Does the landlord pay for the spoilt aircon? What if you break a lease? Insider advice you need for a smarter choice and save yourself future headaches! Ask yourself these questions before meeting a realtor:
You’re all set to rent your first apartment or house in Singapore, but before you speak to a property agent, there are certain things that you need to think about. We spoke to two industry experts who deal with expat rentals to share their tips to help make home hunting as smooth as possible.
Where do we want to live?
Consider a location that is close to the school you’re planning to send your child to or your work place, somewhere easily accessible by public transport and has amenities, such as a supermarket or restaurants, nearby.
Are the pets coming along?
The house has to be handed back in the same condition as it was taken over in at the start (minus fair wear and tear). Any damage caused by a pet could quickly result in high costs for you, especially when it comes to repairing floor damage.
Do designer furnishings matter?
Avoid getting swayed by luxurious aesthetic items like branded furniture and expensive appliances. Without proper maintenance, the compensation sought by landlords could get hefty at the end of the rental period. If such add-ons aren’t that important, opt for partial or completely unfurnished properties to make handovers less problematic.
What other costs are there?
Most landlords require regular maintenance contracts for air conditioners, so factor it into your budget. And if it is spoilt due to negligence, you’ll have to replace it.
Can I break a lease?
The diplomatic clause only kicks in after 12 months and with two months’ notice to the landlord. So unless you are happy to pay a high cost for breaking your lease, the tenant is obligated to at least 14 months of rental out of the 24-month period. The diplomatic clause can only be invoked with a letter from the employer as proof of your departure.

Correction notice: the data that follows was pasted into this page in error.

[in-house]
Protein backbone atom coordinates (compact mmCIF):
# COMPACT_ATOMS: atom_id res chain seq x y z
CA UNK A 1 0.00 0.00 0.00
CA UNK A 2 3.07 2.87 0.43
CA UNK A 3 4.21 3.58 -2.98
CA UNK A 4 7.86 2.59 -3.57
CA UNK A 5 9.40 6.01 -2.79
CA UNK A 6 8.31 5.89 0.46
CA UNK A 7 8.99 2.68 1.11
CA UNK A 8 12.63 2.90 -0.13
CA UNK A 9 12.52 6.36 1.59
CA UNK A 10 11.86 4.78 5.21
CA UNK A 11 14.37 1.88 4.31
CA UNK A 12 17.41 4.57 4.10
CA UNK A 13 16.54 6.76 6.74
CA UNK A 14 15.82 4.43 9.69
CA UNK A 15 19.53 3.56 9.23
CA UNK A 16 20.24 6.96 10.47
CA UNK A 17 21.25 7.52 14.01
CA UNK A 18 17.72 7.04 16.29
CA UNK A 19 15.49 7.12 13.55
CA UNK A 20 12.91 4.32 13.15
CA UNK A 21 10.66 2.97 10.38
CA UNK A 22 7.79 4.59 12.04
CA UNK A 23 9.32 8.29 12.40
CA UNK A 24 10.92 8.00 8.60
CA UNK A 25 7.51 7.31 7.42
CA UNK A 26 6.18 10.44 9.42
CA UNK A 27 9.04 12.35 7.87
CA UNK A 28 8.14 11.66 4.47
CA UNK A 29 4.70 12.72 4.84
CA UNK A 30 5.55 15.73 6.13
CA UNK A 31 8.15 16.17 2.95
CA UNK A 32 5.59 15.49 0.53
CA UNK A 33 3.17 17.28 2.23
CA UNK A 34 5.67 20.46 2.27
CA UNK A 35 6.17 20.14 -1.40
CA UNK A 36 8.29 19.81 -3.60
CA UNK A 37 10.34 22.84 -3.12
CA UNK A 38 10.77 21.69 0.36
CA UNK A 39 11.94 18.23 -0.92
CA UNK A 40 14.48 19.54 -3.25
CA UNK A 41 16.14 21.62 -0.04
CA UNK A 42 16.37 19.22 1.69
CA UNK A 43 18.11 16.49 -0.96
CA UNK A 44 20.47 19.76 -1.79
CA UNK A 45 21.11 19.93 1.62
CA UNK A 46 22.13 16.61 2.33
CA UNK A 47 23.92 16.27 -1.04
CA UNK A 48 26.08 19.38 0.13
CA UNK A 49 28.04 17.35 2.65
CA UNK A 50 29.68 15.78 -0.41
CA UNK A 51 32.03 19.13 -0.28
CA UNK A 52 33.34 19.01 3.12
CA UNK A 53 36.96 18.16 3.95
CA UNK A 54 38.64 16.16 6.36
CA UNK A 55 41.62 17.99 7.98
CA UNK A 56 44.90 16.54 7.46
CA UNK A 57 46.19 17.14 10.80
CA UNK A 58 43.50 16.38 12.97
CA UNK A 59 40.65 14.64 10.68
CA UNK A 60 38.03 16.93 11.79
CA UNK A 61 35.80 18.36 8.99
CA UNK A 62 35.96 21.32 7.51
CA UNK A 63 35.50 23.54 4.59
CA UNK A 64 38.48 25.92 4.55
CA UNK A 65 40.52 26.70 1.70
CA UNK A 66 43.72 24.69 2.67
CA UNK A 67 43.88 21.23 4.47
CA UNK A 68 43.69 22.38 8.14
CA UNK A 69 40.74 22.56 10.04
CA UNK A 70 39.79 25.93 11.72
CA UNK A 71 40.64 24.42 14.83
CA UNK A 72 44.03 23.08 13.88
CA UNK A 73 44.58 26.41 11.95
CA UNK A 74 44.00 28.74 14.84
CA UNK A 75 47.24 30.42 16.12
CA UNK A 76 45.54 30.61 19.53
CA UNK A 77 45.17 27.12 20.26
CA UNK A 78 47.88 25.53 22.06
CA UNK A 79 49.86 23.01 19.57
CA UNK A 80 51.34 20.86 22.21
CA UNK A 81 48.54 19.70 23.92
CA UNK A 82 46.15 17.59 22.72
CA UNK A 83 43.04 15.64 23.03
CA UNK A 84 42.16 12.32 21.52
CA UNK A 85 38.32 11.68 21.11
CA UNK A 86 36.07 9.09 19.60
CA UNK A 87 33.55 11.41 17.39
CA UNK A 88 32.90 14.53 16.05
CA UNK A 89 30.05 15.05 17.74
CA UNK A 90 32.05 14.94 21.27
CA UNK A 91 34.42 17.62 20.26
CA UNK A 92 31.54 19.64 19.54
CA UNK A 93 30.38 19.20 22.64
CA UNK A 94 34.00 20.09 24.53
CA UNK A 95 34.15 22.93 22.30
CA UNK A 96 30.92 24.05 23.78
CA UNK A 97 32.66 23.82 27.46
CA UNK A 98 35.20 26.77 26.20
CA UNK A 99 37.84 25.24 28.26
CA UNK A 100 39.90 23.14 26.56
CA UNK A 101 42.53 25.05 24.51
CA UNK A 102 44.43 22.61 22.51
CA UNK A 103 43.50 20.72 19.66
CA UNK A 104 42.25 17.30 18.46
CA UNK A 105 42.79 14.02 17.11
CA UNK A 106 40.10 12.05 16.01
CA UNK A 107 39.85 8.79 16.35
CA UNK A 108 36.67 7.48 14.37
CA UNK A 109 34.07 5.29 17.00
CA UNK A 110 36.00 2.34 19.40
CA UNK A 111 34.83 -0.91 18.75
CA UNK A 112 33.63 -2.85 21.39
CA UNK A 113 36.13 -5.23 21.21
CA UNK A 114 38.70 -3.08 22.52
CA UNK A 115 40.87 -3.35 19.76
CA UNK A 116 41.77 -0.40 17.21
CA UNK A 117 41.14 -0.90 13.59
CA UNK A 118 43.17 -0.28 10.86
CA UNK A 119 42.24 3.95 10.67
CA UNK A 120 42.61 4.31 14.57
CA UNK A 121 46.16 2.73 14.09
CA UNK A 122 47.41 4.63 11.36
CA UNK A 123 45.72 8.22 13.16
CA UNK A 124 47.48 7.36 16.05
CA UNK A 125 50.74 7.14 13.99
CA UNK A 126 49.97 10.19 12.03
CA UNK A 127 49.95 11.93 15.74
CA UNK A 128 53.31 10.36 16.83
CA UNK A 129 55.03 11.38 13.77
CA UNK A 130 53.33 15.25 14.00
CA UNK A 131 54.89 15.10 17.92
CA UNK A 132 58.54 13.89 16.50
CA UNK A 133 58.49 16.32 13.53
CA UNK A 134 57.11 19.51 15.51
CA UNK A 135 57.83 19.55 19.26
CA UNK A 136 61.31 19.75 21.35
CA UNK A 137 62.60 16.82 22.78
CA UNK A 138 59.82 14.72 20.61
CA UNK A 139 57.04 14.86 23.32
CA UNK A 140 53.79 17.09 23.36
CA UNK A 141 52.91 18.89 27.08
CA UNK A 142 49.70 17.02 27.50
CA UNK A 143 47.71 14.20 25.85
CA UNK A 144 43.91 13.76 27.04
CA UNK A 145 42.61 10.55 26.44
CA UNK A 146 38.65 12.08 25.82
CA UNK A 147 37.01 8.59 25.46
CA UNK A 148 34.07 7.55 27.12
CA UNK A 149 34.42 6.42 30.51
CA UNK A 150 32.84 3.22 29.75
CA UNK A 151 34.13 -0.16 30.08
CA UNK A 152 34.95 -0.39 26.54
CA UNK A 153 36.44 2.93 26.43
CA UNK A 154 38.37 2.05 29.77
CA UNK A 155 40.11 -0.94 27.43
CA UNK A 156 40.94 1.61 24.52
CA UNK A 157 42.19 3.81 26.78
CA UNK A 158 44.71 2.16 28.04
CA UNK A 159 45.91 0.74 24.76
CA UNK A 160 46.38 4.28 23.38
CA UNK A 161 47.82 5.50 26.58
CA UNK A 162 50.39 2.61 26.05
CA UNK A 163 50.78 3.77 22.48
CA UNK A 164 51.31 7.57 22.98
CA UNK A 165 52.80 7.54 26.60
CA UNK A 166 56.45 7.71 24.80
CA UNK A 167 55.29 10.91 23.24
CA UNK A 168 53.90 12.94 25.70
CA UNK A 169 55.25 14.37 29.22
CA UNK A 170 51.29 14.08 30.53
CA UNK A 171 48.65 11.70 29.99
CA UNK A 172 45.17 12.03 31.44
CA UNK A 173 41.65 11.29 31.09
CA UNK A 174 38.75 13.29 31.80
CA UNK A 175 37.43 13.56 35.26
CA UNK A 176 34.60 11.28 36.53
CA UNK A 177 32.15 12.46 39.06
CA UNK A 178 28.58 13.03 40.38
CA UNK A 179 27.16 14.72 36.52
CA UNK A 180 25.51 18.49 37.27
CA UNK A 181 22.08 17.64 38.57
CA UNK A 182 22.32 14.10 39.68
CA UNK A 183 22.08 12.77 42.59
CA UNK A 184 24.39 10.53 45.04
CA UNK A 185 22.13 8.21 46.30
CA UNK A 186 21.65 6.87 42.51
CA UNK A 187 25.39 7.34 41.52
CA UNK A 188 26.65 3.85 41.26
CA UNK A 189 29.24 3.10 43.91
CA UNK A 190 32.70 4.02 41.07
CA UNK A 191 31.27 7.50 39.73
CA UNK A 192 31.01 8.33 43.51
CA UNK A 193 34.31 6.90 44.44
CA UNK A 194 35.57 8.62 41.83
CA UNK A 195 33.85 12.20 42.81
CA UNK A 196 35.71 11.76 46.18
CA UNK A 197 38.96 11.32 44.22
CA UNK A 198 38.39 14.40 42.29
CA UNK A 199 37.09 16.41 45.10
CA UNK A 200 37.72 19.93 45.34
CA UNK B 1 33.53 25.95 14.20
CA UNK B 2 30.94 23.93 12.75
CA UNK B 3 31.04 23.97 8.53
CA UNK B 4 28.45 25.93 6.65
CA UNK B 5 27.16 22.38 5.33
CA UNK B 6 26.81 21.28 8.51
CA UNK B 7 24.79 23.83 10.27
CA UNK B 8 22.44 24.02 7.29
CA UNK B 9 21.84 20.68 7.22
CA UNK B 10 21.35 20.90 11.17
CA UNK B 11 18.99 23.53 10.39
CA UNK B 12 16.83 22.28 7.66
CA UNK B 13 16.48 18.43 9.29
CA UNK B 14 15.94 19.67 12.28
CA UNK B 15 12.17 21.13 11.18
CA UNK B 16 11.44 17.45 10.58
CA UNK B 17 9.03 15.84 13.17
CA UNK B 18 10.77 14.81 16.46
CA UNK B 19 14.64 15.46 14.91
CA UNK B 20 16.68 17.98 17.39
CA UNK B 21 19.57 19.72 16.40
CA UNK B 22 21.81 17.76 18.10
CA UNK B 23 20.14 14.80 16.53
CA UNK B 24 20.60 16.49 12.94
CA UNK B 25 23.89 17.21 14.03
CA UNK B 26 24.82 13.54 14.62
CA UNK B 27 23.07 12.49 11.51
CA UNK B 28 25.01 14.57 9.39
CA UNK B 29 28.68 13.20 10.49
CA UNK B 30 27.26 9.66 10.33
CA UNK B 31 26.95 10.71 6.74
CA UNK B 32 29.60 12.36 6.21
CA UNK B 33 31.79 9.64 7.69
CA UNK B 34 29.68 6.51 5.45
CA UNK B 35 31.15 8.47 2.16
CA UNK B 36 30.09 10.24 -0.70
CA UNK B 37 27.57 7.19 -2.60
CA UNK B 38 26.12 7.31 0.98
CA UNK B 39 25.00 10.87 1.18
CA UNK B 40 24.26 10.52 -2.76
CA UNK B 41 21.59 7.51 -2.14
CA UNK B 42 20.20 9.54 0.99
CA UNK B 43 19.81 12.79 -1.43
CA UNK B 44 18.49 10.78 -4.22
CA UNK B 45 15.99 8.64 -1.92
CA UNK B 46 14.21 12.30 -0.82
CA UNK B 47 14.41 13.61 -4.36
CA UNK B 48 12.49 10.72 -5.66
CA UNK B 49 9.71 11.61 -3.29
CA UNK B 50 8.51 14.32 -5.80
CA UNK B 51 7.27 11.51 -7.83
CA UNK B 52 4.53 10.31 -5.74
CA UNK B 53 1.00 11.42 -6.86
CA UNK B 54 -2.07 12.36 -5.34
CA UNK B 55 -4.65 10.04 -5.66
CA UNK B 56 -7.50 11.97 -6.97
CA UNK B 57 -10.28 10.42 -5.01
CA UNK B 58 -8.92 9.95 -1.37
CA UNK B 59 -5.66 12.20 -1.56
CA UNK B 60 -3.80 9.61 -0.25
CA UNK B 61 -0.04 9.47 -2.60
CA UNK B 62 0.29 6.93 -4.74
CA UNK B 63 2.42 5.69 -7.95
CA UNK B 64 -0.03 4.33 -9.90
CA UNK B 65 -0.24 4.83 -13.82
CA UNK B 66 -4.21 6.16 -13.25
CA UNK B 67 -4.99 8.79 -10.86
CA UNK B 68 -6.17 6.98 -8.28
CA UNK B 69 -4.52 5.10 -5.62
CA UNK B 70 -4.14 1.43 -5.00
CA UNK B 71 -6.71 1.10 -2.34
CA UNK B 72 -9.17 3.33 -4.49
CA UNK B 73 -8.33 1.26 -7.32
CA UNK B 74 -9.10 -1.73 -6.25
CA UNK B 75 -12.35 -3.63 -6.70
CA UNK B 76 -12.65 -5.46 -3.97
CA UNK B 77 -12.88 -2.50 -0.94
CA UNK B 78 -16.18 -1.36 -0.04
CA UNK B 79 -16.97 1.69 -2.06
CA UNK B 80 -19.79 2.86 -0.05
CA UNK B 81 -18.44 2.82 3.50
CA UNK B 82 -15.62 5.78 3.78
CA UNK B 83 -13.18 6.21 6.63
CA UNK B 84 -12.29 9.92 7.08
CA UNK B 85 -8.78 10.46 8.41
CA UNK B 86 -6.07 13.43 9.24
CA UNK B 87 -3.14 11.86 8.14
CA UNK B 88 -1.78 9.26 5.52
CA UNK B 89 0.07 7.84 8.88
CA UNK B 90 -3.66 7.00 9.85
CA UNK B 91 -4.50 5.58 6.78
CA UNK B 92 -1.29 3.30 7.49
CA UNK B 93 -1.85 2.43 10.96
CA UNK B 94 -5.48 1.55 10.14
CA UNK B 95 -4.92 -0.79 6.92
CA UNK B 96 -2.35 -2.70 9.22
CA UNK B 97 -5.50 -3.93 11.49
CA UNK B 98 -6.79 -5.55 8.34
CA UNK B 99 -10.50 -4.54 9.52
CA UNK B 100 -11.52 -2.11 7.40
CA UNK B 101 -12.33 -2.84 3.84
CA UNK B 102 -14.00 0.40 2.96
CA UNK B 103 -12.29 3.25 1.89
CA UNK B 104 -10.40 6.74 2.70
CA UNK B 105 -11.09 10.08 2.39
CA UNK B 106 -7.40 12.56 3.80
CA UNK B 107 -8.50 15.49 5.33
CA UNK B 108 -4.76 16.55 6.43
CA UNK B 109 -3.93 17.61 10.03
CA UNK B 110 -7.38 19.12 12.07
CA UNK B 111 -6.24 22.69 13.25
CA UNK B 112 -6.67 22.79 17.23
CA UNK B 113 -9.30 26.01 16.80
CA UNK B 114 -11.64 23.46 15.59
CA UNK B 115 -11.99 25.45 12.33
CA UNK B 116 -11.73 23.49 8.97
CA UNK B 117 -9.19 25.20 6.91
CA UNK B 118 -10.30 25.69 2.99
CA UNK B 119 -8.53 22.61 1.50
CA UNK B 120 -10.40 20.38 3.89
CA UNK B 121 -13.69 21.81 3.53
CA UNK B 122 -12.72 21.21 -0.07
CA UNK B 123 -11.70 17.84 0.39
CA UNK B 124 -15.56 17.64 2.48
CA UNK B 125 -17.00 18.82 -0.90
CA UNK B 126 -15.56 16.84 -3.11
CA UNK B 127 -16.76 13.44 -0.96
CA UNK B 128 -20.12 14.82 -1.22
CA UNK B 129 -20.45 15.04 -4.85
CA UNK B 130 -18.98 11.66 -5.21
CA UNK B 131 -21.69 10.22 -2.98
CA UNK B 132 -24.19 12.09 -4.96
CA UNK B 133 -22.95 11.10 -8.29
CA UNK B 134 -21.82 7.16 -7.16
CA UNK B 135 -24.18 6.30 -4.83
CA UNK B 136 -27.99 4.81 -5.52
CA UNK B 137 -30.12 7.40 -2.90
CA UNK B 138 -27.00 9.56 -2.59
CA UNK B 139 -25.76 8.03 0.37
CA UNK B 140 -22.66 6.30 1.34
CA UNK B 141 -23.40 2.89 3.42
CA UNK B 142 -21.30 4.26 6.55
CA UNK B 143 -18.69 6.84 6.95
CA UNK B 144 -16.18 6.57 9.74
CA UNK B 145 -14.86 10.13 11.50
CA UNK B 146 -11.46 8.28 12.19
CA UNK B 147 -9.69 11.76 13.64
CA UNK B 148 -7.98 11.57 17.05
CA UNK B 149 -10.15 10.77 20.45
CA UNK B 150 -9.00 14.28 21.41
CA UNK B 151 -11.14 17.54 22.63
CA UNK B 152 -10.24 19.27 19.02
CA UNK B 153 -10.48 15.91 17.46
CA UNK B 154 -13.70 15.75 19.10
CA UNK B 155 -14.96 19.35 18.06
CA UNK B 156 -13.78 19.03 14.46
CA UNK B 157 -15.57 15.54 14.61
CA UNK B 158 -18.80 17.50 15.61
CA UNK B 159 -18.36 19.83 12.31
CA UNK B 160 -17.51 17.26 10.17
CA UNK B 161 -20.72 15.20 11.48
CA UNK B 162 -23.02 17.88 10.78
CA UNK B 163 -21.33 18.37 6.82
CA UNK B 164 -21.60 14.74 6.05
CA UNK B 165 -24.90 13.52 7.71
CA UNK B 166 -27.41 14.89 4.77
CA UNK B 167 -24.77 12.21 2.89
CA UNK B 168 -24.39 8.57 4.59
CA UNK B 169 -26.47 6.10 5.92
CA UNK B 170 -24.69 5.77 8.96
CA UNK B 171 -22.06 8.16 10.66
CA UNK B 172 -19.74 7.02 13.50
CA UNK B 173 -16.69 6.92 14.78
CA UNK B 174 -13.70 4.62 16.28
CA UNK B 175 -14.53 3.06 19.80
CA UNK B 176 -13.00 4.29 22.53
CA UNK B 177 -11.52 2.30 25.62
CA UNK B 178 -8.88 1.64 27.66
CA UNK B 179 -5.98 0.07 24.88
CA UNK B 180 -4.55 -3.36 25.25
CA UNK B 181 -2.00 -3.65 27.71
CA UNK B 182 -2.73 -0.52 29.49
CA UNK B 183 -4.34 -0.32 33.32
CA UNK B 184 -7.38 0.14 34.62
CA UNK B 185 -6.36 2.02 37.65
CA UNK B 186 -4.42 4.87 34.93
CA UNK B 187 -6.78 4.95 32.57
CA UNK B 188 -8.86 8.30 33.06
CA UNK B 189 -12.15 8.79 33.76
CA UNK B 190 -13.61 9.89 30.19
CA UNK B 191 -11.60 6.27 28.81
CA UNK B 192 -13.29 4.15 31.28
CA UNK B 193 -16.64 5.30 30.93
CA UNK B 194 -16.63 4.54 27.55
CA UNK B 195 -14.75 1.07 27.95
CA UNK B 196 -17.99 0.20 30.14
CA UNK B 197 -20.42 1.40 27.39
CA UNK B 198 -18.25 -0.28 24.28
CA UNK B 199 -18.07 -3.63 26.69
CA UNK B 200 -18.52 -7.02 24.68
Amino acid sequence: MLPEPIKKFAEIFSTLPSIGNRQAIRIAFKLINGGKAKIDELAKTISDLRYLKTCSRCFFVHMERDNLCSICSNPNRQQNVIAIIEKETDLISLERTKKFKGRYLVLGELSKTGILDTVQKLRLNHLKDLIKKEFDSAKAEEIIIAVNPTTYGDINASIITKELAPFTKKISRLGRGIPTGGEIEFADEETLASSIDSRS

What’s your budget?
This determines what kind of house or apartment you can rent. Naturally, the newer the property, the higher the rental. Give a serious thought to what is important to you – do you want a place that’s furnished, does it need new paint or new fans?
Is space important to you?
Be wary that most new condos, while very stylish, usually provide much less space than their older counterparts. If you value space over a modern chic layout, always go for older buildings first.
How’s the light?
Think about what you’d like to have, such as a balcony or an outdoor area. Singapore has very high level of humidity, so think about damp spots becoming mouldy over time if there isn’t enough sunlight shining through.
Do we mind occasional noise?
Avoid areas that are too close to places of worship, eateries or schools if you want a quiet neighbourhood. Keep the local culture in mind, and remember that certain festive periods may add noise and bustle to the area.
How do I get an agent?
Ask around for one who comes highly recommended and will commit to you fully. You’ll only waste time signing up with several agents as they all have access to the same databases. For properties with rental costing more than $3,000, the landlord will usually pay the agent commission.
Do Your Research
Check out these online resources for an idea of what sort of properties are available and the going rates:
- Property Guru: This popular go-to website for real-estate professionals and home owners lists rental properties available by type, district and location. You can even find your realtor here.
- ST701 & ST Property: These sites provide comprehensive databases of resources including current market trends and extensive property listings.
- 99.CO: Singapore’s fastest-growing property portal for finding houses, condominiums and apartments.
Tips from Deborah Lynne Law, Key Executive Offi cer, Expat Realtor, and Shandy Tong, Associate Division Director, ERA Realty Network.
And don’t forget our moving checklist!
By Priyanka Elhence, The Finder, June 2015